construction in Washington and Ore
gon and of wood ship construction in
Washington. It will be two years in
April since Captain Blain entered the
service of the shipping board and. be
sides looking after ship construction,
he was in charge of the lumber em
bargo in advance of those-duties being
taken over by the fir production board,
also attended to the operation of ves
sels before the division of operation
established Its agencies In the coast.
His first war work was supervising
the refitting of seized German steam
ers and sailors In northwest ports.
The understanding is that In the
future he will devote his time to haul
ing steamers of eastern owners which
will be operated in the Pacific. Fred B.
Fape is assistant manager In enlarge
of steel ship work in Oregon and
William Magee is next in line in Washington-.
In a letter to Captain Blain. written
February 24, Director-General Piez has
the following to say:
"It is with great regret that I con
sent to accept your resignation as dis
trict manager of the Northern Pacific
district, effective April 1. 1919, as I
fully appreciate the serious loss that
the fleet corporation is sustaining
thereby. You have carried out your
most important duties during the war
in a highly satisfactory manner and
Jhe efficiency of your organization,
which is largely due to your own un
tiring efforts, has-been greatly instru
mental In effecting the remarkable rec
ord in ship production from your dis
trict during the time of the emergency."
WOODEN ' STEAMER LAUDED
MASTER OF TIIE QUOQUE HAS
PRAISE FOR BUILDERS.
Captain Lapping Says Storms En
countered on Way to New
York Gave Real Test.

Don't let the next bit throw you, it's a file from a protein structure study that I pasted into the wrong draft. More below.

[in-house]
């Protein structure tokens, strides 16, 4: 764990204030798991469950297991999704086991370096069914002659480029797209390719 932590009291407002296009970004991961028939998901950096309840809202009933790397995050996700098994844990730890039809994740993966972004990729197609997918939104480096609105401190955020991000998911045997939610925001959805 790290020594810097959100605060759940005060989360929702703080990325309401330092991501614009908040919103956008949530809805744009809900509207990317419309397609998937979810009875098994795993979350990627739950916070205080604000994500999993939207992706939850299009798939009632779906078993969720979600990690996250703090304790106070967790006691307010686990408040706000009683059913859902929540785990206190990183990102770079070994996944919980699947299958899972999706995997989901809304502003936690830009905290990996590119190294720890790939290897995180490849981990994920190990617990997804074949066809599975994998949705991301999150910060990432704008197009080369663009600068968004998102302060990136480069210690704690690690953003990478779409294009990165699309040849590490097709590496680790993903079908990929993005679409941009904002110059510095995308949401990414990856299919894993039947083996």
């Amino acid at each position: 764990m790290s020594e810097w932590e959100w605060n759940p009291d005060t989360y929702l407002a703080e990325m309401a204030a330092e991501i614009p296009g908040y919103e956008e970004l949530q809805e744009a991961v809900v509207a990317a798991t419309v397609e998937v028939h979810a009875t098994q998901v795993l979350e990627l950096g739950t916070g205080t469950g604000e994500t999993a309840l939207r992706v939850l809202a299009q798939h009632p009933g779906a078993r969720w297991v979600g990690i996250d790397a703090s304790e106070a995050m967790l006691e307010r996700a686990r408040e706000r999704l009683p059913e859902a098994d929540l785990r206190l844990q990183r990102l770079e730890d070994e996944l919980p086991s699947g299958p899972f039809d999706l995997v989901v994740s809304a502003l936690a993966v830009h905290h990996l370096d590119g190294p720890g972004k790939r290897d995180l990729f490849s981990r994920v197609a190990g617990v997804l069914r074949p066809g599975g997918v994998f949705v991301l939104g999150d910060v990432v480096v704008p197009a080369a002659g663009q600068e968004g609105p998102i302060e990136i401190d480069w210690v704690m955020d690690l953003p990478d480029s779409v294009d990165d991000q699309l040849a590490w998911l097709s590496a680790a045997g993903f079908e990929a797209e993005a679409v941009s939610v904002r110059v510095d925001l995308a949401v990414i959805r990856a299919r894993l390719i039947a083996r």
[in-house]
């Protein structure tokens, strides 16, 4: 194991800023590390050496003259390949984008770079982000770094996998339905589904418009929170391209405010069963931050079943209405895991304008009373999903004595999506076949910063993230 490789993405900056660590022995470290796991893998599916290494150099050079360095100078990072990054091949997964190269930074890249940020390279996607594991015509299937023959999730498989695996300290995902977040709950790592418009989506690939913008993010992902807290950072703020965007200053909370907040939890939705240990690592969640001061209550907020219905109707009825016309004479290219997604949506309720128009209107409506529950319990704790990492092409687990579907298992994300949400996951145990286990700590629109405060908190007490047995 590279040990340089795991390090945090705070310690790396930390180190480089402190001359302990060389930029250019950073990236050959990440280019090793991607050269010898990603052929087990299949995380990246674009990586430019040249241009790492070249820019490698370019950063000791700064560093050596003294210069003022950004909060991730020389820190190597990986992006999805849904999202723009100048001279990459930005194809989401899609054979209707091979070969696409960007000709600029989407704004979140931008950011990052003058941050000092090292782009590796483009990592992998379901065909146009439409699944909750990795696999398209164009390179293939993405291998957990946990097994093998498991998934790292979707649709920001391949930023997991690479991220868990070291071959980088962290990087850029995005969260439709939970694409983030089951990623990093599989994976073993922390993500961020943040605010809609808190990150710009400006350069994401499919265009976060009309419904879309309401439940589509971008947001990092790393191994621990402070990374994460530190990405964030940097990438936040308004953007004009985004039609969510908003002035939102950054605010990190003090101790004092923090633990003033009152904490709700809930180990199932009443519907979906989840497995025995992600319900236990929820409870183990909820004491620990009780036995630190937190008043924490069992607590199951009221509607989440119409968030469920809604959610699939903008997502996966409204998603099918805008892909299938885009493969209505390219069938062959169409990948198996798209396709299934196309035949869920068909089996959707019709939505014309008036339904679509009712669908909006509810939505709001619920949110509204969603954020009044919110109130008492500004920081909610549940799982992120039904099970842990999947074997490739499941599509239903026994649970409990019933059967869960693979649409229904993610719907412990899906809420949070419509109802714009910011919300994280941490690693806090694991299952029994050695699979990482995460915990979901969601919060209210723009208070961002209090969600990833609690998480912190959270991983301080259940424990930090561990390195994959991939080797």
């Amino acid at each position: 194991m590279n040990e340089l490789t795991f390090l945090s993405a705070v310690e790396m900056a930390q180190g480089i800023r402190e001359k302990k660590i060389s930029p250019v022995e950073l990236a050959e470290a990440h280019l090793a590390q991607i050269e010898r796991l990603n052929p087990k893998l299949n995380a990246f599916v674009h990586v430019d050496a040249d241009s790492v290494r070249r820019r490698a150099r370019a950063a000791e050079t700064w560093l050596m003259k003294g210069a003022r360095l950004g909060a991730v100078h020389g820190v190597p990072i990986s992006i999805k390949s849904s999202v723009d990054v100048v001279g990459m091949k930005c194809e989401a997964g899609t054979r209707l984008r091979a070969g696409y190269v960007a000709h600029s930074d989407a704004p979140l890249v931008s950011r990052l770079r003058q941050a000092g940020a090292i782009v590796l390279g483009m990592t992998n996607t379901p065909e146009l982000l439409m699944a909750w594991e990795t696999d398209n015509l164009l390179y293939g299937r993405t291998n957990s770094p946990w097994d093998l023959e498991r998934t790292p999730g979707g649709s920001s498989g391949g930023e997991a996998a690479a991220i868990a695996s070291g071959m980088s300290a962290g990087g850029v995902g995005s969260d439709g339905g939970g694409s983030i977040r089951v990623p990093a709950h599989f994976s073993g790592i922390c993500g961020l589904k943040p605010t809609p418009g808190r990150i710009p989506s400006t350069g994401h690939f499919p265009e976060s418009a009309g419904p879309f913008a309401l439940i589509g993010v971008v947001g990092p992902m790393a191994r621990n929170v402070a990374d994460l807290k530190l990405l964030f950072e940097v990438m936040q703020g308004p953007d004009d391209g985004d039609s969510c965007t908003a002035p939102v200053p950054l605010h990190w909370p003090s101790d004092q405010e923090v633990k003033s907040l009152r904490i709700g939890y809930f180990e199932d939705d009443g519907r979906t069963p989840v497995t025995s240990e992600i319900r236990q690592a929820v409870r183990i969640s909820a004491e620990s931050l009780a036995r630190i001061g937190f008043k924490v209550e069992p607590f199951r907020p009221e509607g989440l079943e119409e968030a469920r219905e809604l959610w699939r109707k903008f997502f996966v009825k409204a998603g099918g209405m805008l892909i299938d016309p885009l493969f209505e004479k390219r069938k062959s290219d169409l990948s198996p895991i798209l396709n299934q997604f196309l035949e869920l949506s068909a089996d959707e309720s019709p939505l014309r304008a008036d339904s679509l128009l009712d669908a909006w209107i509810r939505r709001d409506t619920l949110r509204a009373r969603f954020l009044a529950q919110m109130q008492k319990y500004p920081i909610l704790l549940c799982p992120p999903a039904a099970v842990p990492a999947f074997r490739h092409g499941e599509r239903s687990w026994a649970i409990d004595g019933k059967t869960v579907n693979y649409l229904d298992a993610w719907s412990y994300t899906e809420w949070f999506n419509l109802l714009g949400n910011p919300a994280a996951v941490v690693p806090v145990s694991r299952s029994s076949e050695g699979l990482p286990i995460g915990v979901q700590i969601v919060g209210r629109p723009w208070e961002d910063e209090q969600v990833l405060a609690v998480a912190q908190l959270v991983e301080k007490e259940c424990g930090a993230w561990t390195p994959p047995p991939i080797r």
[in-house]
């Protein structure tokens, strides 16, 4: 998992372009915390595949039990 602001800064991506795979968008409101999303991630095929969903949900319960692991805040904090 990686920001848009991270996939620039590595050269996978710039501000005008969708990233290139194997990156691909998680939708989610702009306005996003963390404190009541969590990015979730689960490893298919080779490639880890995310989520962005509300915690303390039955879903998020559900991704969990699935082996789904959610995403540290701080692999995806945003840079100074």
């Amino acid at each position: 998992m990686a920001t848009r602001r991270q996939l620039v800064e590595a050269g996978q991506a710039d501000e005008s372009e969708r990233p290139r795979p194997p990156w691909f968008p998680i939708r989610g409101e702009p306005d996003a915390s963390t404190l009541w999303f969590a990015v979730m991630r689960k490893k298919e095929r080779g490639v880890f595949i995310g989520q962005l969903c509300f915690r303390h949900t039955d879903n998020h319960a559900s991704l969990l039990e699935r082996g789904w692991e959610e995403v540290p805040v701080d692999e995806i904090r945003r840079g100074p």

In a letter from New Tork, dated
February 23. Captain John Lapping,
master of the wooden steamer Quoque,
who was a pilot at the entrance to the
Columbia river for several years, re
counts the Quoque's qualities and
praises the Wilson Shipbuilding com
pany for workmanship on the vessel.
The company constructed the steam
schooners Wahkeena and Ernest H.
Meyer, now operating in the coastwise
trade, and Captain Lapping compares
the Quoque with them.
Part of his letter is as follows:
"The Quoque arrived in this pet
out from Curacoa (Dutch West Indies),
1900 miles from New York, and, in my
opinion, it is good time, the same as
regular steamers make in weather we
had.
"We had strong head winds, but one
day, after getting out of northeast
trade, she steamed 244 miles at 80V4
revolutions. At latitude 34 degrees to
33 degrees north had weather which
would try any moderate sized ship;
strong gales and heavy headsea and
here is where the Quoque showed her
good points. Although loaded to 21
feet, she never shipped a sea and rolled
but little. I was watching to see if
she would work any place, which I
failed to find, but, instead. It confirmed
what I always did think of her sea